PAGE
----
Jess said:as you read them for review, scribble your comments and doubts right in the margins. Include some cites (this might lead the ultra-credulous person towards other, more rational, readings), and go ahead and glue stick a copy of your review in the back, as well.
Probably the best idea I've seen (I know -- part of the credit goes to aseymayo). While I'm not going to go back and add notes for the ones I've done so far (I did a little highlighting, but all comments were made on post-its), I like the idea of gluing in a copy of my review and writing in places to go for more (rational) information.

Another idea I had, but which I'm not sure about because it looks kind of hinky if I ever get audited, is donating the books to the organization of which I am the chairman. This organization addresses these concepts and we've been thinking about starting a library for members to use (though the idea was to get the rational books for the library -- not the irrational ones). It is a non-profit, so I could donate the books and get the tax writeoff, and still be sure nobody would accidentally find one of these and believe the silliness inside. But, like I said, I feel a little hinky doing that (and I'm not sure the books would do anything but take up space anyway, 'cus I doubt any of the members would really want to waste time reading them).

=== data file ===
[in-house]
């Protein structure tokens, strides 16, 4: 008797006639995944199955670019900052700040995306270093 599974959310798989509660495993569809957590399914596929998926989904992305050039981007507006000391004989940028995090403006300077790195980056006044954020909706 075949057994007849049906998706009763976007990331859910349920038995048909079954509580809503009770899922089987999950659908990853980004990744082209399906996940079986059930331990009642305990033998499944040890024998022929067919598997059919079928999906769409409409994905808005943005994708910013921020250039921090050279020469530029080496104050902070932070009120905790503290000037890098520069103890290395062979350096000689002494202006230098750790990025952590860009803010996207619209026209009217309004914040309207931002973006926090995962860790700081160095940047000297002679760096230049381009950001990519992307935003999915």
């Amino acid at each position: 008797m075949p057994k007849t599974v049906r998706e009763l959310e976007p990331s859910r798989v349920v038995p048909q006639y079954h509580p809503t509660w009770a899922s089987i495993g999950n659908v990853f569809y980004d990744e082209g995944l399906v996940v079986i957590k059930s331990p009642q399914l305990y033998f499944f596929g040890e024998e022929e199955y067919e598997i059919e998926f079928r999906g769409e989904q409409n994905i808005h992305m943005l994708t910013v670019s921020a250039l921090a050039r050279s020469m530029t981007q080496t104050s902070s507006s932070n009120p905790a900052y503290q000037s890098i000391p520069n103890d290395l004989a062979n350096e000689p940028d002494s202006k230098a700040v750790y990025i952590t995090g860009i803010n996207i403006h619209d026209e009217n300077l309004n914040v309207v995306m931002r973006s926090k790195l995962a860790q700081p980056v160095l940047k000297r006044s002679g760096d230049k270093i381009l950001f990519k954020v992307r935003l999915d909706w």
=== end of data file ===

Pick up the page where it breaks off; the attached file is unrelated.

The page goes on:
So, right now, the idea of gluing in the review is leading the pack. Any other ideas, folks?



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"Ignorance and prejudice and fear walk hand in hand."
-- Neil Peart, RUSH, "Witch Hunt"

06-02-1999, 11:27 PM
Two words:
"Compost Heap"

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"I had a feeling that in Hell there would be mushrooms." -The Secret of Monkey Island

06-03-1999, 06:09 PM
Find someone who makes tables with uneven length legs and go into business together.

06-03-1999, 07:11 PM
Mail me the Tarot and Fortune-Telling one. Shred the rest of them and use them as packing materials.